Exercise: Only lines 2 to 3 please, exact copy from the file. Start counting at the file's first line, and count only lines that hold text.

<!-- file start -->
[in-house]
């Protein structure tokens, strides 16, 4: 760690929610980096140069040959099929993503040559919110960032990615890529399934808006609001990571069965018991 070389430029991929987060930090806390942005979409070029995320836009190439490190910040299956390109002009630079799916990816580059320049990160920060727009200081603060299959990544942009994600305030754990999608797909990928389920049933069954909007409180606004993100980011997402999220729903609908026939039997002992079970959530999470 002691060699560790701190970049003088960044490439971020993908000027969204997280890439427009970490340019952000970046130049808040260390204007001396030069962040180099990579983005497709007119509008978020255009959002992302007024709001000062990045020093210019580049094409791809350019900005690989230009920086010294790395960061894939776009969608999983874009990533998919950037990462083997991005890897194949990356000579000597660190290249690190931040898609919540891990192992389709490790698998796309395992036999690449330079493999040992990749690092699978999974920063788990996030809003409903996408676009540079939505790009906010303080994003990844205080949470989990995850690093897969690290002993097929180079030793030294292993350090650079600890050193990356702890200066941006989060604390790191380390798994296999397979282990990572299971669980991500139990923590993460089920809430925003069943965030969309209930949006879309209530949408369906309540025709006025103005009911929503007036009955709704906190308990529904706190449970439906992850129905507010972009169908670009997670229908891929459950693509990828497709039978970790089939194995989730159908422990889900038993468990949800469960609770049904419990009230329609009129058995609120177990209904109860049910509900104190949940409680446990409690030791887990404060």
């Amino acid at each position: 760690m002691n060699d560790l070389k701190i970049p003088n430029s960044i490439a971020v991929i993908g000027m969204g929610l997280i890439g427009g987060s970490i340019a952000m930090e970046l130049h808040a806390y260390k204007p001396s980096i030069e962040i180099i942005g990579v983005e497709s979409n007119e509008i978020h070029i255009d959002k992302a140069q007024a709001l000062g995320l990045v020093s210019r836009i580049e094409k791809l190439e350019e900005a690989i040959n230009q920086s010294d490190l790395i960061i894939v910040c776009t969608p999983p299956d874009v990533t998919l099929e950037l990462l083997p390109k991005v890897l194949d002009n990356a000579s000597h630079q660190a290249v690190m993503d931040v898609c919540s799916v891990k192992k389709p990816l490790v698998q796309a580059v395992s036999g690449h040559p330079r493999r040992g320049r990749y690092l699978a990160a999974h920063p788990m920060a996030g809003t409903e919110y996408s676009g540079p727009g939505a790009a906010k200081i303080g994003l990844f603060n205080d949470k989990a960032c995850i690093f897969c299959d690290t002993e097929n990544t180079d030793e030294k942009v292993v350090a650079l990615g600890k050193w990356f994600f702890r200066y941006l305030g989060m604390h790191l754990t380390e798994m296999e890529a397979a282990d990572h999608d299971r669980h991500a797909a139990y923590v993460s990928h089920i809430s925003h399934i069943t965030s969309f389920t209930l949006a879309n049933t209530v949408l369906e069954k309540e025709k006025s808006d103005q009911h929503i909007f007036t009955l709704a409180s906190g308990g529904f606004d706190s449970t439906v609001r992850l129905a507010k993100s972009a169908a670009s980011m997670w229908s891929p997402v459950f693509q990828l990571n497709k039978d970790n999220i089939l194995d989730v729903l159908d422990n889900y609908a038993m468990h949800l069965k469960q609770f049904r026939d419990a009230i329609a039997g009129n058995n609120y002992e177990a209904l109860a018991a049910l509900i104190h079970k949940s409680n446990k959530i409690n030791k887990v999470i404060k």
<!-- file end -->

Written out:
């Protein structure tokens, strides 16, 4: 760690929610980096140069040959099929993503040559919110960032990615890529399934808006609001990571069965018991 070389430029991929987060930090806390942005979409070029995320836009190439490190910040299956390109002009630079799916990816580059320049990160920060727009200081603060299959990544942009994600305030754990999608797909990928389920049933069954909007409180606004993100980011997402999220729903609908026939039997002992079970959530999470 002691060699560790701190970049003088960044490439971020993908000027969204997280890439427009970490340019952000970046130049808040260390204007001396030069962040180099990579983005497709007119509008978020255009959002992302007024709001000062990045020093210019580049094409791809350019900005690989230009920086010294790395960061894939776009969608999983874009990533998919950037990462083997991005890897194949990356000579000597660190290249690190931040898609919540891990192992389709490790698998796309395992036999690449330079493999040992990749690092699978999974920063788990996030809003409903996408676009540079939505790009906010303080994003990844205080949470989990995850690093897969690290002993097929180079030793030294292993350090650079600890050193990356702890200066941006989060604390790191380390798994296999397979282990990572299971669980991500139990923590993460089920809430925003069943965030969309209930949006879309209530949408369906309540025709006025103005009911929503007036009955709704906190308990529904706190449970439906992850129905507010972009169908670009997670229908891929459950693509990828497709039978970790089939194995989730159908422990889900038993468990949800469960609770049904419990009230329609009129058995609120177990209904109860049910509900104190949940409680446990409690030791887990404060």
């Amino acid at each position: 760690m002691n060699d560790l070389k701190i970049p003088n430029s960044i490439a971020v991929i993908g000027m969204g929610l997280i890439g427009g987060s970490i340019a952000m930090e970046l130049h808040a806390y260390k204007p001396s980096i030069e962040i180099i942005g990579v983005e497709s979409n007119e509008i978020h070029i255009d959002k992302a140069q007024a709001l000062g995320l990045v020093s210019r836009i580049e094409k791809l190439e350019e900005a690989i040959n230009q920086s010294d490190l790395i960061i894939v910040c776009t969608p999983p299956d874009v990533t998919l099929e950037l990462l083997p390109k991005v890897l194949d002009n990356a000579s000597h630079q660190a290249v690190m993503d931040v898609c919540s799916v891990k192992k389709p990816l490790v698998q796309a580059v395992s036999g690449h040559p330079r493999r040992g320049r990749y690092l699978a990160a999974h920063p788990m920060a996030g809003t409903e919110y996408s676009g540079p727009g939505a790009a906010k200081i303080g994003l990844f603060n205080d949470k989990a960032c995850i690093f897969c299959d690290t002993e097929n990544t180079d030793e030294k942009v292993v350090a650079l990615g600890k050193w990356f994600f702890r200066y941006l305030g989060m604390h790191l754990t380390e798994m296999e890529a397979a282990d990572h999608d299971r669980h991500a797909a139990y923590v993460s990928h089920i809430s925003h399934i069943t965030s969309f389920t209930l949006a879309n049933t209530v949408l369906e069954k309540e025709k006025s808006d103005q009911h929503i909007f007036t009955l709704a409180s906190g308990g529904f606004d706190s449970t439906v609001r992850l129905a507010k993100s972009a169908a670009s980011m997670w229908s891929p997402v459950f693509q990828l990571n497709k039978d970790n999220i089939l194995d989730v729903l159908d422990n889900y609908a038993m468990h949800l069965k469960q609770f049904r026939d419990a009230i329609a039997g009129n058995n609120y002992e177990a209904l109860a018991a049910l509900i104190h079970k949940s409680n446990k959530i409690n030791k887990v999470i404060k």